With the debate continuing to swirl around genetically modified foods (GMO’s), consumers and shoppers are left confused about shopping for food and how to best feed their families.
by Dr. Tasneem Bhatia, MD, Food Matters
While it may not be a possible to avoid GMO’s completely, knowing the most common foods with GMO’s may help navigate the grocery store aisles better.
Unfortunately, unless a food is now labeled organic or non-GMO verified, then chances are that it does contain genetically modified organisms.
Corn is one of the larger genetically modified food sources, with the majority of field corn in the US from genetically modified seeds.
Recently, sweet corn joined the fray of GMO’s as Monsanto introduced its variety of this American favorite.
The two most common varieties of sweet corn that are genetically modified include Syngenta’s Attribute sweet corn and Monsanto’s Performance series.
If you want non- GMO corn, look for the label, USDA certified organic, as the only guarantee that your corn is not genetically modified.
As of 2007, 91% of the soy planted in the United States is genetically modified, making soy the largest genetically modified food source in the US.
The US is also one of the largest exporters of soy. Soy is used in many ways — from soybeans as a protein source to ingredients like soy lecithin and emulsifiers used to thicken and preserve food and soybean oil for cooking.
The health benefits of soy continue to be debated, but the best soy is again labeled clearly that it is organic and is fermented. Choose soy foods like tempeh or tofu and read your edamame labels carefully.
Rice has also been subject to genetic modification, with a variety of different genes overexpressed- some with the intent to make up for nutritional deficiencies.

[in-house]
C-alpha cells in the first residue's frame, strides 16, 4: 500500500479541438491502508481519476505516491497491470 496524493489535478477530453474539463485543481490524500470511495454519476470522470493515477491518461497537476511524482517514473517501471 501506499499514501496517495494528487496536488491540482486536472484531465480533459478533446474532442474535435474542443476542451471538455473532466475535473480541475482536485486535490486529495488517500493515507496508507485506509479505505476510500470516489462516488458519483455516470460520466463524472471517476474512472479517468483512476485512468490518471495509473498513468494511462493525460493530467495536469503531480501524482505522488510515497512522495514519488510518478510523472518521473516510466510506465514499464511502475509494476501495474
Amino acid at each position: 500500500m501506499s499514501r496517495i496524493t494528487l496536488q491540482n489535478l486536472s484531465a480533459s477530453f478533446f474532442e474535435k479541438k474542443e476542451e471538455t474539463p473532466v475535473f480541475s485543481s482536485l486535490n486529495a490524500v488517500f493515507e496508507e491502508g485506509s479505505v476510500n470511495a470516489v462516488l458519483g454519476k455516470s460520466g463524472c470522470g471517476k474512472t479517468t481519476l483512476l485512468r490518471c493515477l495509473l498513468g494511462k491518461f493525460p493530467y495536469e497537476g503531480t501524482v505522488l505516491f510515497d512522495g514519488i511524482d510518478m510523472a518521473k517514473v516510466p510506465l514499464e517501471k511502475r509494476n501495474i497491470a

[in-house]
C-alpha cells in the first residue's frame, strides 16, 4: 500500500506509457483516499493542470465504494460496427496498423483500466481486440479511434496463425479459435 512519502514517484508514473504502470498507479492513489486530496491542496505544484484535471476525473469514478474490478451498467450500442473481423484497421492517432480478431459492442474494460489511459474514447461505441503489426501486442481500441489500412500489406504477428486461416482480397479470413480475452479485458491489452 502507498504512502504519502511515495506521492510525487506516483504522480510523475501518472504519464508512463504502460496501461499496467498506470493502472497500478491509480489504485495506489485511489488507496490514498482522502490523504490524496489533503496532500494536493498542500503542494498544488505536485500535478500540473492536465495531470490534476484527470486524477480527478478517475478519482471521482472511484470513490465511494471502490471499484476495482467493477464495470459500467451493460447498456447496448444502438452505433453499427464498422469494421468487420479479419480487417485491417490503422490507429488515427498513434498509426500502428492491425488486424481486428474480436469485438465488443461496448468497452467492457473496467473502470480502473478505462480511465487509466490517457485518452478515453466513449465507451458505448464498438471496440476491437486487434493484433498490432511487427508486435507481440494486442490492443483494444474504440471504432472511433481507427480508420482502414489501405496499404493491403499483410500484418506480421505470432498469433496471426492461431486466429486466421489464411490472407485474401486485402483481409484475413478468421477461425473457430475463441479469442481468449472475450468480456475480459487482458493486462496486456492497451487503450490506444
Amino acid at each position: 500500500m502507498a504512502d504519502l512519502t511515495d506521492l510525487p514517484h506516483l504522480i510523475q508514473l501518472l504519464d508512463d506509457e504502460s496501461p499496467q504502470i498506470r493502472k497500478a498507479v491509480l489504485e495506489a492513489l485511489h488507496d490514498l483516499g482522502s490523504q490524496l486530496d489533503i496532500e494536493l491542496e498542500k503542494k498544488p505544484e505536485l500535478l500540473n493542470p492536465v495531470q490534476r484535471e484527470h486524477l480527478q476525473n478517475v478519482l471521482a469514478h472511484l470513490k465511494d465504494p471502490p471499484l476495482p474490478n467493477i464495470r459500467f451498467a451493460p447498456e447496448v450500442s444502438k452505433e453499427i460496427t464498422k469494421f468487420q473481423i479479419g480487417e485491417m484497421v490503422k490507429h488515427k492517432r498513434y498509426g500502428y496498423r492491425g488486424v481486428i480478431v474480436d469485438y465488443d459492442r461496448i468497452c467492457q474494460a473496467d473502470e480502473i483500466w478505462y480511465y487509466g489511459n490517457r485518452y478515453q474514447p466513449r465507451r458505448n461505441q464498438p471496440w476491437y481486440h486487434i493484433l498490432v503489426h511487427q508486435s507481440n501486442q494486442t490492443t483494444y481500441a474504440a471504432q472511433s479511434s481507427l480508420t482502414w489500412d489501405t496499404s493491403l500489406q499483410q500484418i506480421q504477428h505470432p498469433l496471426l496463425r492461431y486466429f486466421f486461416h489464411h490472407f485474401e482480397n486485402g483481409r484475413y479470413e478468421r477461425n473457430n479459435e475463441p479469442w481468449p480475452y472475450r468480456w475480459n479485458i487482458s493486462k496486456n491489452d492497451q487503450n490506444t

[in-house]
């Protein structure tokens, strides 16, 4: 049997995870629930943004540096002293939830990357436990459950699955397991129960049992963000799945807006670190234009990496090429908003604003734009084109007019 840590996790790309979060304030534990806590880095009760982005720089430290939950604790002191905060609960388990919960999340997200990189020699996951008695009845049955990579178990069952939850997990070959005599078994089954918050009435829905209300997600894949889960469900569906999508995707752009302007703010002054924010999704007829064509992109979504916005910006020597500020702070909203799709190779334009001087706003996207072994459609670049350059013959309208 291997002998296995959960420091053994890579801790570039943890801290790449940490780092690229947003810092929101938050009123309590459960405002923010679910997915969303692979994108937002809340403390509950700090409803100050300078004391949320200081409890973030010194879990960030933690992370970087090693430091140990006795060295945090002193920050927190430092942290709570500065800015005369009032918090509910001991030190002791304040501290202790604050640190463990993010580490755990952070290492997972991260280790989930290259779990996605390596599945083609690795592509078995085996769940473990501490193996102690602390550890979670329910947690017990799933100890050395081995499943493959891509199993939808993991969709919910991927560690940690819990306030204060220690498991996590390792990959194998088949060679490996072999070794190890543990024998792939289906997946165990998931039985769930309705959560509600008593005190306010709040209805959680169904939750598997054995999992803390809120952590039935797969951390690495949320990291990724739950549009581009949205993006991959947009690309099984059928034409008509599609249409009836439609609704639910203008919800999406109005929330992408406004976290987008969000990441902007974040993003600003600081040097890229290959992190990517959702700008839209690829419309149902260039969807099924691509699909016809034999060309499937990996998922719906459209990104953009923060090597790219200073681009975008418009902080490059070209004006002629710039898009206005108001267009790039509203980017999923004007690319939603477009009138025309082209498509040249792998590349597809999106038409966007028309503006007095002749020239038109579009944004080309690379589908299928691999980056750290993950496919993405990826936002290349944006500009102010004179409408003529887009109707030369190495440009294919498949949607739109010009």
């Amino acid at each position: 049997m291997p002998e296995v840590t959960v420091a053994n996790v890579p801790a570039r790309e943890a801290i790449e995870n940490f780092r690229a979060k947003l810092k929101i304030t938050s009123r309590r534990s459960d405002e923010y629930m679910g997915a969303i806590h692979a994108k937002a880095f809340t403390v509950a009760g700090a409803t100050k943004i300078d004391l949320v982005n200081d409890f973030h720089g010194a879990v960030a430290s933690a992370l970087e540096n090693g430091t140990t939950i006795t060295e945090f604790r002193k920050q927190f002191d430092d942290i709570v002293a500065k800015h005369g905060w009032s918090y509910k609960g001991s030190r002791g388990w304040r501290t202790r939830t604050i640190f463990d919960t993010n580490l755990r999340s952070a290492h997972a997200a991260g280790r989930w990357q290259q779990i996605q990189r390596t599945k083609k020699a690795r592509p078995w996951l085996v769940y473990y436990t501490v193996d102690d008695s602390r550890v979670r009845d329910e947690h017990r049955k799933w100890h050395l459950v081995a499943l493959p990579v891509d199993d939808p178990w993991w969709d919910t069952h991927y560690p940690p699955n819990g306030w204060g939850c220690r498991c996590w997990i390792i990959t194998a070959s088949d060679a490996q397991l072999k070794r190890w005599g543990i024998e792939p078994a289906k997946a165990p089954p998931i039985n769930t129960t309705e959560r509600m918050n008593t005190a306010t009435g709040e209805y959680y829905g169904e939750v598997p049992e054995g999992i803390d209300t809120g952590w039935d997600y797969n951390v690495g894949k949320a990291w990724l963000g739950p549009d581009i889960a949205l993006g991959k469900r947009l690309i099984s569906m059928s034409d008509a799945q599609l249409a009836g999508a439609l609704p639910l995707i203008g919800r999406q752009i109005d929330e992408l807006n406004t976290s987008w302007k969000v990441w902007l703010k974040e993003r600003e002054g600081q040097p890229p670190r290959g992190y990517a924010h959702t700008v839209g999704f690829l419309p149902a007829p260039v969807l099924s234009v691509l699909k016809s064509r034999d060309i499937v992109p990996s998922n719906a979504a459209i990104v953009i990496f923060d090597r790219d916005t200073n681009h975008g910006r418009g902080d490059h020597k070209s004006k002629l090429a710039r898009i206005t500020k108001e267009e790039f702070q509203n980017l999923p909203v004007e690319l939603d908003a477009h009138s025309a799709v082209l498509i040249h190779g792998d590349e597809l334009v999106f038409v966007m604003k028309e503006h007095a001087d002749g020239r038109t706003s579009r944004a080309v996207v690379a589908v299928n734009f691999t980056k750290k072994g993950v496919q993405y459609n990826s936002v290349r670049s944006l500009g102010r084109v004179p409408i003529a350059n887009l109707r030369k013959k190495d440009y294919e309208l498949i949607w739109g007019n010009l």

Some varieties include overexpression of genes to increase the iron content of rice while golden rice contains added vitamin A to address this micronutrient deficiency through Africa and Asia.
The US again leads efforts on bio-engineered rice.
Genetically modified tomatoes were the first GMO food to hit the market in the early ’90s. These tomatoes did well initially but did not flourish as well as was hoped.
There are continued efforts to hybridize tomatoes, but currently, very few tomatoes are genetically modified compared to just a decade ago.
All sugar beets and sugar beet products are now genetically modified in the United States. Sugar beet farmers voted to adopt GMO beets as a unanimous decision, leaving no non- GMO beet options in the United States. Most beets are grown in the Willamette Valley in Oregon.
This decision impacts sugar as well since almost 50% of sugar in the United States comes from sugar beets. We will all have to pay attention to labels and buy certified organic sugar and stay away from beets!
Genetically modified potatoes hit the market in 2015, with the Russet and Atlantic potatoes produced by Simplot the most commonly available varieties.
Many food manufacturers are not using GMO potatoes, including Con Agra and McCain. Pick your potatoes wisely, and look for supplier information from your local grocery store.
Almost 93% of canola oil from canola seeds is genetically modified. Canola oil is derived from the rapeseed plant, a plant whose health benefits are contested. Canola oil is a processed oil, going through multiple steps to be shelf stable.
It is an oil that can easily become rancid, attracting mold when in baked and processed goods. Avoid canola oil and opt for healthier cooking oils like olive, grapeseed or coconut instead.
Dairy from cows injected with r-BGH, a compound that increases growth hormone in cows, has been shown to be associated with a higher risk of cancers and fraternal twin births than non r-BGH cows.
Many schools are trying to pull away from r-BGH milk, while as parents, the best we can do is to continue reading labels. Companies like Organic Valley offer non-GMO dairy options.
I was disappointed to learn that papaya is genetically modified. Genetically modified papaya trees were introduced to Hawaii in 1999. This healthy fruit also needs to be screened in grocery stores for appropriate labeling and sourcing.
There are three main types of genetically modified squash produced by Monsanto’s brand Seminis. These include yellow crookneck squash, yellow straightneck squash, and green zucchini.
There are non-GMO varieties of squash available as well.
Pay attention to these ten commonly genetically modified foods. For many of us, we don’t want to risk the debate on the ramifications of genetically modified foods.
The many animal studies on GMO’s are disturbing enough and motivation to know our grocer’s suppliers and farmers.